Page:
The simple way :
- Client sends inputs to the host.
- host processes inputs.
- host calculates the game state (positions of objects).
- host sends game state to clients.
Example : The original Quake networking (for LAN games).
Advantages : simple.
Disadvantages : lag becomes a serious issue. Round-trip latencies will make the client input laggy.
The way it is corrected :
- client reads his inputs, and calculates a local prediction of the player position.
- client sends inputs to the host, as well as his local prediction calculation. The input+prediction packet is marked with a unique number (aka Sequence Number, aka SQN).
- client also stores the input+prediction packet in a buffer.
- Host receives the client inputs+prediction+SQN.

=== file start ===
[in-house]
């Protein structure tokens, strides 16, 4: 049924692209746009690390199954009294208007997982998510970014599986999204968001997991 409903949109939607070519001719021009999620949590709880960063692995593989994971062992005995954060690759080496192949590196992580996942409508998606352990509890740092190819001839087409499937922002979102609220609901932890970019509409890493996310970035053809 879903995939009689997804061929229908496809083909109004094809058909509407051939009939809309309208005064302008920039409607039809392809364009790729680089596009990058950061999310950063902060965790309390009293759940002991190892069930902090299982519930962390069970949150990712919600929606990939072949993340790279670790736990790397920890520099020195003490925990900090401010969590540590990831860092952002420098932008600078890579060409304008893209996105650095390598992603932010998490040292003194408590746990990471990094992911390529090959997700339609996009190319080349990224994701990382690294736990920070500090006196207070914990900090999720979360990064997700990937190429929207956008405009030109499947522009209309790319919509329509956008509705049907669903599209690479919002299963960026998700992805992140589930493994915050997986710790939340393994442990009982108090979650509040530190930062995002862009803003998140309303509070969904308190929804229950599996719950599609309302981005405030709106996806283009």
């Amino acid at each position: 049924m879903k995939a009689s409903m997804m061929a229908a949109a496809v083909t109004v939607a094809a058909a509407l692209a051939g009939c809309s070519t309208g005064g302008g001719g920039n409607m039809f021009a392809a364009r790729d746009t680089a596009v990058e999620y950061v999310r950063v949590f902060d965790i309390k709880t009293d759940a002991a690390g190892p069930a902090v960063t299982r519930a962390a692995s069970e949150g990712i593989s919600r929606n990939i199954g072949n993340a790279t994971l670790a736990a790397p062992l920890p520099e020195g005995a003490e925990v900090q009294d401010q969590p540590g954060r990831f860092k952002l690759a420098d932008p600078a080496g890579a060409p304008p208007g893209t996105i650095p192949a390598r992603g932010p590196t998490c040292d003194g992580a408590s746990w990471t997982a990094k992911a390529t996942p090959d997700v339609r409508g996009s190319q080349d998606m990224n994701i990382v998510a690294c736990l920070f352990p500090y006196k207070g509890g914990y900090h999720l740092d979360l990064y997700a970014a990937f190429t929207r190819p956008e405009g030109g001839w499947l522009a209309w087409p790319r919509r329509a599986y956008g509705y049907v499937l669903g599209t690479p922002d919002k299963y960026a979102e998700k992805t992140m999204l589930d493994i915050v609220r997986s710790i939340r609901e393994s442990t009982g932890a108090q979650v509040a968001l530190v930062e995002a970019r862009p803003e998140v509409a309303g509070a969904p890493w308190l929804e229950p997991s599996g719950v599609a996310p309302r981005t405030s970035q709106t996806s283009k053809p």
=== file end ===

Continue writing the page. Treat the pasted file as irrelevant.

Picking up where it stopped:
- host calculate the real player position, using those inputs.
- host then compares the player location with the client prediction.
- if a difference is detected (within an arbitrary margin of error), the host sends a correction packet back to the client (containing corrected_position+SQN).
- client receives the correction packet.
- client looks up the original input+prediction packet in his buffer, using the SQN.
- client substitutes the predicted position with the corrected position.
- client then replays his input stack from that point onwards, to adjust his current prediction with the server correction.
Example : Counterstrike, Quake 3, Unreal Tournament, Team Fortress...
Advantages : Nullify the input latency, by allowing the client to locally predict the effect of the player's inputs.
Disadvantages : client will experience jitter and rubber-banding when a discrepancy between the client prediction and the server calculation is detected (i.e. two players jumping on top of each other).